“Why has the regulation remained in force for so long despite the lack of solid evidence to support it? Human minds are notoriously overzealous “cause detectors.” When two events occur close in time, and one plausibly might have caused the other, we tend to assume it did. There is no reason to doubt the anecdotes told by airline personnel about glitches that have occurred on flights when they also have discovered someone illicitly using a device.
The odds that all the passengers on a flight have properly turned off their phones are infinitesimal.
But when thinking about these anecdotes, we don’t consider that glitches also occur in the absence of illicit gadget use. More important, we don’t consider how often gadgets have been in use when flights have been completed without a hitch. Our survey strongly suggests that there are multiple gadget violators on almost every flight.
Fear is a powerful motivator, and precaution is a natural response. Regulators are loath to make policies less restrictive, out of a justifiable concern for passenger safety. It is easy to visualize the horrific consequences should a phone cause a plane to crash, so the FAA imposes this inconvenience as a precaution.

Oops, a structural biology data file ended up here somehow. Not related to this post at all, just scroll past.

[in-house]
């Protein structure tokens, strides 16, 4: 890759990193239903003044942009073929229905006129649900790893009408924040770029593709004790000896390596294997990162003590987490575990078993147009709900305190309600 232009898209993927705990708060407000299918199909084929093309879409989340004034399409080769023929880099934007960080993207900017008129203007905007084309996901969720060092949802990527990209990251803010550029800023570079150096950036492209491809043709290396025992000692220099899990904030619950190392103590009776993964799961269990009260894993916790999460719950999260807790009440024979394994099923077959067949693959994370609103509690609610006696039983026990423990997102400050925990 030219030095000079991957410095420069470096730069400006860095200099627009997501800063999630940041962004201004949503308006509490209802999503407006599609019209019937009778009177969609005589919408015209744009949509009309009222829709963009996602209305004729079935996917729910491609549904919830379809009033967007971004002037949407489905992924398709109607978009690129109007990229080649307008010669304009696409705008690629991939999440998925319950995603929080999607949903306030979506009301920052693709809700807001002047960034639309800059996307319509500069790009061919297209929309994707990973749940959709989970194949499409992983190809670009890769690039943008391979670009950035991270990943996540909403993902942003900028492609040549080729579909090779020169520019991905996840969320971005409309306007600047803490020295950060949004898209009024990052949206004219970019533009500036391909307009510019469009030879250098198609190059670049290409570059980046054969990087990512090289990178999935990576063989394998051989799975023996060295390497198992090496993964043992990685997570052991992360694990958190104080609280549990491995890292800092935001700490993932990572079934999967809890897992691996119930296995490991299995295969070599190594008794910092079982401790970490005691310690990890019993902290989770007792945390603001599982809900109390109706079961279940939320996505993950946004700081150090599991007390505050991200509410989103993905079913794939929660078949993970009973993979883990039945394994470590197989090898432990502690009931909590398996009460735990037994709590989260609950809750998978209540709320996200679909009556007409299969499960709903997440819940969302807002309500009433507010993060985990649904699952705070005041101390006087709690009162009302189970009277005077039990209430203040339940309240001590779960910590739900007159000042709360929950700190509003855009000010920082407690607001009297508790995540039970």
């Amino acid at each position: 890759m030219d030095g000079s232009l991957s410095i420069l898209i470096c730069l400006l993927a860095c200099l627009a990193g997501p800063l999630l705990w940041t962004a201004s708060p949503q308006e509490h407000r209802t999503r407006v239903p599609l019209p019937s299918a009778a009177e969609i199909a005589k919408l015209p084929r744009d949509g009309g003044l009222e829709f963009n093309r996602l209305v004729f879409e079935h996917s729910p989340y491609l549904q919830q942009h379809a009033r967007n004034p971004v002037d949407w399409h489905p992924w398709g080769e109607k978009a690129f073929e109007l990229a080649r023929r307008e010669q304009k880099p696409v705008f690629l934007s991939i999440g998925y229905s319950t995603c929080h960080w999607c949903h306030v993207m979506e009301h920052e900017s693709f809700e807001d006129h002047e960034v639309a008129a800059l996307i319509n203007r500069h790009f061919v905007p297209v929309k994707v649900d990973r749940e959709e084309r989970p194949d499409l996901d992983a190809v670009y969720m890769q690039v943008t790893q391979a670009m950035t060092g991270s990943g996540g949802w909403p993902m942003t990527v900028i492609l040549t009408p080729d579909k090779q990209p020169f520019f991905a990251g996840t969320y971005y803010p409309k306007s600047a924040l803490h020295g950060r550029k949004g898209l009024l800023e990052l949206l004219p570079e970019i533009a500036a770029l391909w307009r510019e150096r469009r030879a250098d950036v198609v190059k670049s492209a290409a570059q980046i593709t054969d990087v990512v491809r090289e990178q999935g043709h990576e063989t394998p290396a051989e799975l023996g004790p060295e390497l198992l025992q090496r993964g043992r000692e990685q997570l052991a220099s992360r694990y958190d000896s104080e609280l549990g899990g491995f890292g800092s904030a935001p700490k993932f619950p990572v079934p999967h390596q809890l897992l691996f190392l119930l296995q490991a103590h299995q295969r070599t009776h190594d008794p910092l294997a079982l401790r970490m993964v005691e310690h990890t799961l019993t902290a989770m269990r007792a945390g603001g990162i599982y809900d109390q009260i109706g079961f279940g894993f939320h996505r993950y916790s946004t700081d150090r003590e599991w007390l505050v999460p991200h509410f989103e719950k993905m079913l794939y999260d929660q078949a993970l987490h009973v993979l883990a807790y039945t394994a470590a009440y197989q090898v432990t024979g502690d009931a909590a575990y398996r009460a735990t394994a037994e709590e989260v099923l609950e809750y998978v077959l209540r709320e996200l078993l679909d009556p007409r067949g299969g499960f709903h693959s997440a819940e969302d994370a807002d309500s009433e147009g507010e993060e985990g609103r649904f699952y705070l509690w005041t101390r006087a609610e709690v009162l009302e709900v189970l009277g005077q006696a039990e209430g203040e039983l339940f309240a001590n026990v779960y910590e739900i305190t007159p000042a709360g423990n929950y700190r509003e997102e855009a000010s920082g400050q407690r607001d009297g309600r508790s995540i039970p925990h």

Once a restriction is in place, though, removing it becomes a challenge because every day without a gadget-induced accident cements our belief that the status quo is right and justified. Unfortunately, this logic is little better than that of Homer Simpson, who organized an elaborate Bear Patrol in the city of Springfield and exulted in the absence of bear sightings that ensued.
We are not suggesting that people should disobey the current rules. But we believe strongly that policies like the FAA’s ban should be based on evidence rather than on fear. The evidence shows that nearly every flight must have some phones and gadgets on, and those flights have not been falling out of the sky.”